2. My student is a great math student, so they should participate in an engineering program. Teens may not know what they’re interested in yet. Just because a certain subject comes easy to them, it doesn't mean that's where their interests lie. Of course, if your great math student is interested in engineering, a quality program can be a wonderful way to gain exposure to a potential major and career. But if it's just a strength—not an interest—we suggest looking for broader opportunities to let them discover their interests on their own.

  3. Attending an Ivy League summer program will help my child get into that school. This is called “gaming the system” to gain a leg up for college admissions—and it's not recommended. These programs typically don't provide any help in gaining admission to the college, so unless your child is genuinely interested in the program itself, they shouldn't attend.

  4. My student should do more than just be a cashier or waiter. This is such a common assumption, but it couldn't be further from the truth. Summer jobs can have a powerful impact on students, teaching them real-world responsibility and enhancing communication skills. It can also be more impressive to college admissions officers than working, for example, at a parent's office. For more on the subject, take a look at this article, which discusses the powerful life skills teens can learn from common jobs.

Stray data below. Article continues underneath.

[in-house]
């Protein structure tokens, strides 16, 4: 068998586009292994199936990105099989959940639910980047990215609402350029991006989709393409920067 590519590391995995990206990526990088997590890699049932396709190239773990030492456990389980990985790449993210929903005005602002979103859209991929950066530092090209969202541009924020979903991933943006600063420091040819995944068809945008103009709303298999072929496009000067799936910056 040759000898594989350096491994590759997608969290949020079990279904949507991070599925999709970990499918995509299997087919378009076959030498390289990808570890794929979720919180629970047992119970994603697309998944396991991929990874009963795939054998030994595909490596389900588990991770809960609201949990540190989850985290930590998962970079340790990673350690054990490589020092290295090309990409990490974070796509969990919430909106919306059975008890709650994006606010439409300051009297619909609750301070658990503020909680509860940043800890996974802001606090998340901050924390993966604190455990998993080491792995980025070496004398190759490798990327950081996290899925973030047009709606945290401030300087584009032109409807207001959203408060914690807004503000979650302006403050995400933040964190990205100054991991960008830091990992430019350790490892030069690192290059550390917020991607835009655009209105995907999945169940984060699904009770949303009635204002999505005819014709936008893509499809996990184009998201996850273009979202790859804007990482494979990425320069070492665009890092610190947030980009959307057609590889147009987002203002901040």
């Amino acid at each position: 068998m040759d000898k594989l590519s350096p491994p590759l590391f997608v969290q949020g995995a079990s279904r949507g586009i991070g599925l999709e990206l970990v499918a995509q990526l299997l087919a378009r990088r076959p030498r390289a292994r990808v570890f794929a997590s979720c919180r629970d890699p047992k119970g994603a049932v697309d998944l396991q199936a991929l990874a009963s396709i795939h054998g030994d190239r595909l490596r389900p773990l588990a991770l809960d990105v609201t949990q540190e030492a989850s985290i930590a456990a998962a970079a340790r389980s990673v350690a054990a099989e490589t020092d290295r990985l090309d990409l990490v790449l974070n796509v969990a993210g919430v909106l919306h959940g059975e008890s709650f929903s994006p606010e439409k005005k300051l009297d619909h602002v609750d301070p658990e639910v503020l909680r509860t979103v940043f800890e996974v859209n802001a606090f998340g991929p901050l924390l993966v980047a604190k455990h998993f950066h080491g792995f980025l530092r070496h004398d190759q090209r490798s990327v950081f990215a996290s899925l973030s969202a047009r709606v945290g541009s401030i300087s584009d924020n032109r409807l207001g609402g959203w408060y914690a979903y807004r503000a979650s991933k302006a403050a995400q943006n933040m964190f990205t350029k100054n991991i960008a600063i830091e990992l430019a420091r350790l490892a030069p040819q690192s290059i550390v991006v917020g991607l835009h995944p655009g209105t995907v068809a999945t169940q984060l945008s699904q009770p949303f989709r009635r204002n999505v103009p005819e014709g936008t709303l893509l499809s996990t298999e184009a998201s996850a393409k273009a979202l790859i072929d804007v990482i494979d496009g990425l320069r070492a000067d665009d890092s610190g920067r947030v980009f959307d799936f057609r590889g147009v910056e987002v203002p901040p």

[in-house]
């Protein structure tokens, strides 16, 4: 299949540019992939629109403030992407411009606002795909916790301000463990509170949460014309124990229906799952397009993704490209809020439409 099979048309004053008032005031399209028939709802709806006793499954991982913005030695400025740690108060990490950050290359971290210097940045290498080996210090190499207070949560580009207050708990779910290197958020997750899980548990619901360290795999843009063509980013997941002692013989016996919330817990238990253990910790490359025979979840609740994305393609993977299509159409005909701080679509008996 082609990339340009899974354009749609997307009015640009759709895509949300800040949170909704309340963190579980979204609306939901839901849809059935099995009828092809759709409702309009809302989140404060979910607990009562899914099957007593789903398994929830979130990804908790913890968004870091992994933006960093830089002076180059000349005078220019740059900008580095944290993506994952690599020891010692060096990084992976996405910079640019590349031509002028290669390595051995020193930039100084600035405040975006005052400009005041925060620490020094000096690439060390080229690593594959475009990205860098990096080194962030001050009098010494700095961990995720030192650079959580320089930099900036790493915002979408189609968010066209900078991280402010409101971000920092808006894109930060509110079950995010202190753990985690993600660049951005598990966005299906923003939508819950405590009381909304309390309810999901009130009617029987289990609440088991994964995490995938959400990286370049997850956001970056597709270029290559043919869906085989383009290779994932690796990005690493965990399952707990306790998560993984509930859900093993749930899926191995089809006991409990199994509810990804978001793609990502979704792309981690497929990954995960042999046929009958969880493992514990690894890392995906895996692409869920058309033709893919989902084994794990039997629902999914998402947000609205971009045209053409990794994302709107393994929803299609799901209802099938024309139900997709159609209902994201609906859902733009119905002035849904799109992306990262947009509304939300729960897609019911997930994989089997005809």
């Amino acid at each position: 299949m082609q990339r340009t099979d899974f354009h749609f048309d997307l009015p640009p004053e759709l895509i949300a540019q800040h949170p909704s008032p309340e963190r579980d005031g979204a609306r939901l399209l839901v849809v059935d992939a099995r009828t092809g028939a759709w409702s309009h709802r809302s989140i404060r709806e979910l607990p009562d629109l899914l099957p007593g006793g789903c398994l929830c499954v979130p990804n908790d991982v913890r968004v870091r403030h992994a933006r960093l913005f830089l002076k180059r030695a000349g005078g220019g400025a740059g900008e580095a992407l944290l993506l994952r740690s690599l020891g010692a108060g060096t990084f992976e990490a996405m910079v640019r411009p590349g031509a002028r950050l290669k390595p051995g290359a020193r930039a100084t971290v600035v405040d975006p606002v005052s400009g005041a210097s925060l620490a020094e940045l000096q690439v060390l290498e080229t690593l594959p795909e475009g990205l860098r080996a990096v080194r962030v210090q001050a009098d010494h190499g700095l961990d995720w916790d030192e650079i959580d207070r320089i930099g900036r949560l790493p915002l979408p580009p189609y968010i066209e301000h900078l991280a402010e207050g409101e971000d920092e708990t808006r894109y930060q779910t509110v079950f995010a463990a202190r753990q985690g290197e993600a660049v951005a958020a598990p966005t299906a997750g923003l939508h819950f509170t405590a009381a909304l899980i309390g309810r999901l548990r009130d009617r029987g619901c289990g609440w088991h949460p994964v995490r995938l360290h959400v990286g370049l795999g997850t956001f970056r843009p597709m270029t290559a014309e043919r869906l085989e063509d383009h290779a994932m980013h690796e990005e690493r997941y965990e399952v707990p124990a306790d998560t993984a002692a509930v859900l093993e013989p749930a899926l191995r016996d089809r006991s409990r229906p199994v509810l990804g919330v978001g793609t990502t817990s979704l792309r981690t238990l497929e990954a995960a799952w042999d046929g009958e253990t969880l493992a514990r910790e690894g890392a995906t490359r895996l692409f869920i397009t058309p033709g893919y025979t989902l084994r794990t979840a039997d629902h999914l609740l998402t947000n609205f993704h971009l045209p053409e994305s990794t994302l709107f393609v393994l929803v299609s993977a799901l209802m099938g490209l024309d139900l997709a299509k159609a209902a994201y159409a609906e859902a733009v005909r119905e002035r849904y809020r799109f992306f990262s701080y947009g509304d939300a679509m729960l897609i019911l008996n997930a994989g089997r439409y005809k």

5. Volunteer work isn’t enough. Don’t underestimate the power of meaningful volunteer work to impact both your student and your local community. With in-depth involvement, students can gain valuable career skills and develop new connections, while also helping the community. Encouraging your student to volunteer with an organization in a potential field of interest is a great way to add to their resume. For example, students interested in the veterinary field may want to volunteer at an animal shelter or with a local veterinary office. Budding writers may find great volunteer opportunities at the local library or in summer academic programs. Organizations like VolunteerMatch can help your student research volunteer opportunities related to their interests. And asking these questions can help you find the right volunteer opportunity for your student.

  6. Getting over 100 service hours during the summer is critical. It’s not the number of community service hours that matters—it's the impact those hours have. If serving others is your student’s passion, then by all means encourage them in their efforts to get deeply involved, a prospect that often naturally leads to hundreds of service hours. But doing a variety of community service projects—like volunteering at a race or working at a soup kitchen for a day—just for the sake of getting 100 hours isn’t as valuable as being able to demonstrate ongoing commitment to a certain organization and increased responsibility throughout the summer. Those kinds of experiences can also lead to great college essay topics.